Liver resection is the surgical removal of a portion of the liver. This operation is usually done to remove various types of liver tumors or damaged portion of the liver due to any other disease(s). The goal of liver resection is to completely remove the tumor or damaged part.
It is also referred to as partial hepatectomy, which is of various forms according to the extent of of hepatic involvement. Total hepatectomy is the removal of entire liver and is performed in the setting of liver transplant, in which diseased liver is removed from the recipient (patient) or healthy liver from a deceased donor (cadaver). A living donor may also provide part of healthy liver which is procured through a partial hepatectomy.
When liver resection is performed:
Most hepatectomies are performed for the treatment of hepatic neoplasms, both benign or malignant. Benign neoplasms include hepatocellular adenoma, hepatic hemangioma and focal nodular hyperplasia.The most common malignant neoplasms (cancers) of the liver are metastases; those arising from colorectal cancer are among the most common, and the most amenable to surgical resection. The most common primary malignant tumour of the liver is the hepatocellular carcinoma.
Partial hepatectomy may also be the procedure of choice to treat hepatic injury, intrahepatic stones (hepatolithiasis), intrahepatic biliary stricture, cysts, exposure of bile duct during biliary reconstruction (for complex biliary injury)or irreversible damage of part of liver due to any cause. Partial hepatectomy also done for treatment early gall bladder cancer.
Can a portion of the remaining normal liver grow back?
When a portion of a normal liver is removed, the remaining liver can grow back (regenerate) to the original size within four to six weeks. Due to this fact about 80% of the healthy liver can be resected safely provided that the remaining part of the liver is healthy. A cirrhotic liver, however, cannot grow back. Therefore, before resection is performed for HCC, functional capacity of the non-tumor portion of the cirrhotic liver should be evaluated, whether the remaining part of the liver is adequate enough to offer hepatic functional support of the patient after liver resection.
A Hepatectomy is considered a major surgery.Access is accomplished by laparotomy , typically by a bilateral subcostal (“chevron”) incision, possibly with midline extension (Calne or “Mercedes-Benz” incision).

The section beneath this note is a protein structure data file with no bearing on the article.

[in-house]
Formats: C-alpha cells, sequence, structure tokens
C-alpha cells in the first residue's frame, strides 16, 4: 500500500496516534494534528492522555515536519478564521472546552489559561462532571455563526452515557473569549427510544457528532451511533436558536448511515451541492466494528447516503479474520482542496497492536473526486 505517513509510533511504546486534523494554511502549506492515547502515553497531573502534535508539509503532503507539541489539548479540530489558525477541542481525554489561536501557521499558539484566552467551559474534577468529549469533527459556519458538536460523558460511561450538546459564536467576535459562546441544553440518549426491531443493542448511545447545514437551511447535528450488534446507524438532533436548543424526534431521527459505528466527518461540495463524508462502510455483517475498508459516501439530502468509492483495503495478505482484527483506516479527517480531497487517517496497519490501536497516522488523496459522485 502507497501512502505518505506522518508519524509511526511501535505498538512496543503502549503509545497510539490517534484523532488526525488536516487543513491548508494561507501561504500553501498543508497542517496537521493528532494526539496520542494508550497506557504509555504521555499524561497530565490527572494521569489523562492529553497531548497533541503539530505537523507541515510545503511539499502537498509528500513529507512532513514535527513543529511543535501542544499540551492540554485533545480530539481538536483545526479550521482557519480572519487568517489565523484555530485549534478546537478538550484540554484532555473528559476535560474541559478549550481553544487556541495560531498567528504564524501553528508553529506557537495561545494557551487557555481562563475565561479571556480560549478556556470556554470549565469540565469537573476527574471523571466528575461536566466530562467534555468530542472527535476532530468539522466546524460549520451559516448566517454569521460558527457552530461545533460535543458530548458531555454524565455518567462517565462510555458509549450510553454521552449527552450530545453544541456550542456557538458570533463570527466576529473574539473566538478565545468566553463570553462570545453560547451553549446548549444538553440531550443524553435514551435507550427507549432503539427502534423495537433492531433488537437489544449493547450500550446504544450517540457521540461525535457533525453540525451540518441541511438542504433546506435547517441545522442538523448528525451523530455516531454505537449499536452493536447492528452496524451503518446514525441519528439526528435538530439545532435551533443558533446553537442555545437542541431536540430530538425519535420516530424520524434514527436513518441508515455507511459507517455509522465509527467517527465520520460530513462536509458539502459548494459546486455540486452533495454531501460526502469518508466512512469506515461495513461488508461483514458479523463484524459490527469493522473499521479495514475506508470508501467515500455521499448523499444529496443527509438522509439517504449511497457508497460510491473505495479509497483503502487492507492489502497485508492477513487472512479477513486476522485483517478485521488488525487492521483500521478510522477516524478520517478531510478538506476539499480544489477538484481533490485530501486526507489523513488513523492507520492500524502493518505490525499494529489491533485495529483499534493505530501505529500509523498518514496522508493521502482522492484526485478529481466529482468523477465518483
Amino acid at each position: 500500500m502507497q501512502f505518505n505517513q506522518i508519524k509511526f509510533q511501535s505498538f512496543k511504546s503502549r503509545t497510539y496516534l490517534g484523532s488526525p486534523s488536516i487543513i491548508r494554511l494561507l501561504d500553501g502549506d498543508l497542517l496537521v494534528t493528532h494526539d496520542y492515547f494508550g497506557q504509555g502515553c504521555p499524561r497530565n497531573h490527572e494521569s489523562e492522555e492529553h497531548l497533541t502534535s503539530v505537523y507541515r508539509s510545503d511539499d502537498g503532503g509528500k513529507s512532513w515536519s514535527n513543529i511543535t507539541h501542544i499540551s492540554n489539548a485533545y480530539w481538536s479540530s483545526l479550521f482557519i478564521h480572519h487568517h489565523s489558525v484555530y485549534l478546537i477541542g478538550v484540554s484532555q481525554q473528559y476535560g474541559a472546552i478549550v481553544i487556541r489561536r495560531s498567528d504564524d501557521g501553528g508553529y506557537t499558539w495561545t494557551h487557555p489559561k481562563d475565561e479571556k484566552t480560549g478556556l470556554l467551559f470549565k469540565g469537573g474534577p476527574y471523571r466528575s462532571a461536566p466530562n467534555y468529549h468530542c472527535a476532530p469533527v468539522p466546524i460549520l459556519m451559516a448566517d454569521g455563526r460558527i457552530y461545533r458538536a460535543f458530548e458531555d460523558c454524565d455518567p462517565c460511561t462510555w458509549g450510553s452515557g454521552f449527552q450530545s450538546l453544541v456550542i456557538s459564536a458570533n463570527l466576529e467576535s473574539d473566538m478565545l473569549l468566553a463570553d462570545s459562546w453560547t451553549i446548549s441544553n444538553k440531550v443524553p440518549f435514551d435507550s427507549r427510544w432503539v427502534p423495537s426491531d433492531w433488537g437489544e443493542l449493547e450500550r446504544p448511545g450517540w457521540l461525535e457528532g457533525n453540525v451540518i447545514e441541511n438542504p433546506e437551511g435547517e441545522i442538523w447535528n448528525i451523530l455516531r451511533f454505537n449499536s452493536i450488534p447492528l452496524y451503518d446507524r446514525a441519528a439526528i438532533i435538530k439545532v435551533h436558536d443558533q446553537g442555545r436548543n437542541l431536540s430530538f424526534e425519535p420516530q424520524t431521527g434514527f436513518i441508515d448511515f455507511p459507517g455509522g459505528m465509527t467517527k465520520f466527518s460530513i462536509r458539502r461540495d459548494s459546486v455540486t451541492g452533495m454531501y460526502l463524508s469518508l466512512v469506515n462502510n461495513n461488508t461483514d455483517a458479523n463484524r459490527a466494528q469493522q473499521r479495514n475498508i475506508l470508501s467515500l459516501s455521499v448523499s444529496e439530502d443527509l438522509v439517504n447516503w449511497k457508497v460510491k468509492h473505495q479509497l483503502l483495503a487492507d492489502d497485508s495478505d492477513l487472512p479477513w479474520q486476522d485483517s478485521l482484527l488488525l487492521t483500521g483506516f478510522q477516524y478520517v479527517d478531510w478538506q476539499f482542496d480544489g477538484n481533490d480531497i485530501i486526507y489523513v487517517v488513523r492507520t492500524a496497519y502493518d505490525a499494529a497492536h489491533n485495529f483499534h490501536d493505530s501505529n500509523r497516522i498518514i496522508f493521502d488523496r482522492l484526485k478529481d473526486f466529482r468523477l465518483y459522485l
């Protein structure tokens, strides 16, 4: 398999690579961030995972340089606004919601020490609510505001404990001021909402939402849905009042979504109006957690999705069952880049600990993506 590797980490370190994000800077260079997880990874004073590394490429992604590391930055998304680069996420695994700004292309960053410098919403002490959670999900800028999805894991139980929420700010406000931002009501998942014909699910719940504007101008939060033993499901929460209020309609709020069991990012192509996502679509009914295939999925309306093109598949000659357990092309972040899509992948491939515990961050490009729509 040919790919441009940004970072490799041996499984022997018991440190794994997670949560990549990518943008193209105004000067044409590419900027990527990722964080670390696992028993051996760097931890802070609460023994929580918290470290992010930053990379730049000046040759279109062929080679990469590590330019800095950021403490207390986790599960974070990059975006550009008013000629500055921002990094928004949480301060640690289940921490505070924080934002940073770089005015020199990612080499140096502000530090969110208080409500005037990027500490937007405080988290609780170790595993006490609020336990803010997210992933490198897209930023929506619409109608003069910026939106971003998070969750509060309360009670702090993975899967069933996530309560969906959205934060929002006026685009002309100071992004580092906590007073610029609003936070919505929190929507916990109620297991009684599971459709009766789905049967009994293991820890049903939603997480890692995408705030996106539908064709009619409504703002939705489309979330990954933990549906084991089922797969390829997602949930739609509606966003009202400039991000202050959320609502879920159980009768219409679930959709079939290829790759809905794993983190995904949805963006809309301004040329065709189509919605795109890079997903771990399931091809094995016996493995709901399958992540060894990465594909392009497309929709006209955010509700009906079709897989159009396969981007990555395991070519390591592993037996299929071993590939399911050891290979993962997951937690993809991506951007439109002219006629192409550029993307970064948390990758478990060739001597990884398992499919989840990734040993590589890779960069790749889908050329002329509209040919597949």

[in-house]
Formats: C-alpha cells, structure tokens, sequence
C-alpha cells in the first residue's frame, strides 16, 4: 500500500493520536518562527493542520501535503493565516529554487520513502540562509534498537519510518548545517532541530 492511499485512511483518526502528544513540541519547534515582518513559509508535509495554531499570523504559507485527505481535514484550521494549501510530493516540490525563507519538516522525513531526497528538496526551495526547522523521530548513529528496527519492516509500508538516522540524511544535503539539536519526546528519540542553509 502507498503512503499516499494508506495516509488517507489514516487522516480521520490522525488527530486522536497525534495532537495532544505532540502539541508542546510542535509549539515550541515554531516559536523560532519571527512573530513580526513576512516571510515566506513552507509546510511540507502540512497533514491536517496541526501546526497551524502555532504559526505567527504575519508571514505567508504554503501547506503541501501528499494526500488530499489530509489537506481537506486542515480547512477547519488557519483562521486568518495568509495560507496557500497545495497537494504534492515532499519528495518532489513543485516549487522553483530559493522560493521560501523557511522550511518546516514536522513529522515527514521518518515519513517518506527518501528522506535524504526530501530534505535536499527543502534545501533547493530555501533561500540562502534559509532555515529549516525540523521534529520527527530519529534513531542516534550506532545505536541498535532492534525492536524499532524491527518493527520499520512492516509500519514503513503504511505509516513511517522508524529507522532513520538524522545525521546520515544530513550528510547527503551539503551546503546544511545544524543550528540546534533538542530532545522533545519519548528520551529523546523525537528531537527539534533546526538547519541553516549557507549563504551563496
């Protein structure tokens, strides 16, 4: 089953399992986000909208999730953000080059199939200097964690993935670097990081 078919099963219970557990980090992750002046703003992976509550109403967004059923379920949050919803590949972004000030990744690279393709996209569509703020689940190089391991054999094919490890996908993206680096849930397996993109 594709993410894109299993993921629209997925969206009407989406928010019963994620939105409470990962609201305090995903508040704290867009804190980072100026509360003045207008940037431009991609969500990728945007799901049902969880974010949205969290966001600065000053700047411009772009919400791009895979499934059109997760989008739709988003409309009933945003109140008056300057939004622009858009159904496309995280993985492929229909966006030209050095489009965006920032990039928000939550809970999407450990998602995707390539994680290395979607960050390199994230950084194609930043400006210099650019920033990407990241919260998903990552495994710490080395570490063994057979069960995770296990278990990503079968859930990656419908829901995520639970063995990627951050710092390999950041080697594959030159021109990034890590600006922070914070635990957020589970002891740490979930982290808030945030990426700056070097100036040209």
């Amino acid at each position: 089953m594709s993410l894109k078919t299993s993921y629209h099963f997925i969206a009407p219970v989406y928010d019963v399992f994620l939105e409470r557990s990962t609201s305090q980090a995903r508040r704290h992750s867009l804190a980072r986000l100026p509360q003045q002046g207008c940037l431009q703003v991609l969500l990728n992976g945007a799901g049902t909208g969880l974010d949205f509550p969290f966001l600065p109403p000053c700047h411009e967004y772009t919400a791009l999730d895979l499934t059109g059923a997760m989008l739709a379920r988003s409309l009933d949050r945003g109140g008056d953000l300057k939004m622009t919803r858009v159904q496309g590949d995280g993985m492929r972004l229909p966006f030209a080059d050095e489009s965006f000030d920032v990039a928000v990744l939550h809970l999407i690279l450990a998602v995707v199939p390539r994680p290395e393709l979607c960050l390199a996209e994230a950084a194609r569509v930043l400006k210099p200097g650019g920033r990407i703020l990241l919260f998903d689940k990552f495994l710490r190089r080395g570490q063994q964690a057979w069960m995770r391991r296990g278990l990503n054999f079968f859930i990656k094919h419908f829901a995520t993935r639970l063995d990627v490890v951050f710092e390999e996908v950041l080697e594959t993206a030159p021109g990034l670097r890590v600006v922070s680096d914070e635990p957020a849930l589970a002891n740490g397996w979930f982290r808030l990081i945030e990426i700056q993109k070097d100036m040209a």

Hepatectomies may be anatomic, i.e. the lines of resection match the limits of one or more functional segments of the liver as defined by the Couinaud classification or they may be non-anatomic, irregular or “wedge” hepatectomies.
Anatomic resections are generally preferred because of the smaller risk of bleeding and biliary fistula; however, non-anatomic resections can be performed safely as well in selected cases
The Pringle manoeuvre is usually performed during a hepatectomy to minimize blood loss – however this can lead to reperfusion injury in the liver due to .
Bleeding is the most feared technical complication and may be grounds for urgent reoperation. Biloma, Biliary fistula is also are possible complications. Pulmonary complications such as atelectasis and pleural effusion are commonplace, and dangerous in patients with underlying lung disease. Infection is relatively rare.
Liver failure poses a significant hazard to patients with underlying hepatic disease; this is a major deterrent in the surgical resection of hepatocellular carcinoma in patients with cirrhosis . It is also a problem, to a lesser degree, in patients with previous hepatectomy e.g. repeat resections for colorectal or other cance metastases.
Liver surgery is safe when performed by experienced surgeons with appropriate technological support. As with most major surgical procedures, there is a marked tendency towards optimal results at the hands of surgeons with high caseloads. HCC patients whose tumors are successfully resected, the five-year survival is about 30% to 40%.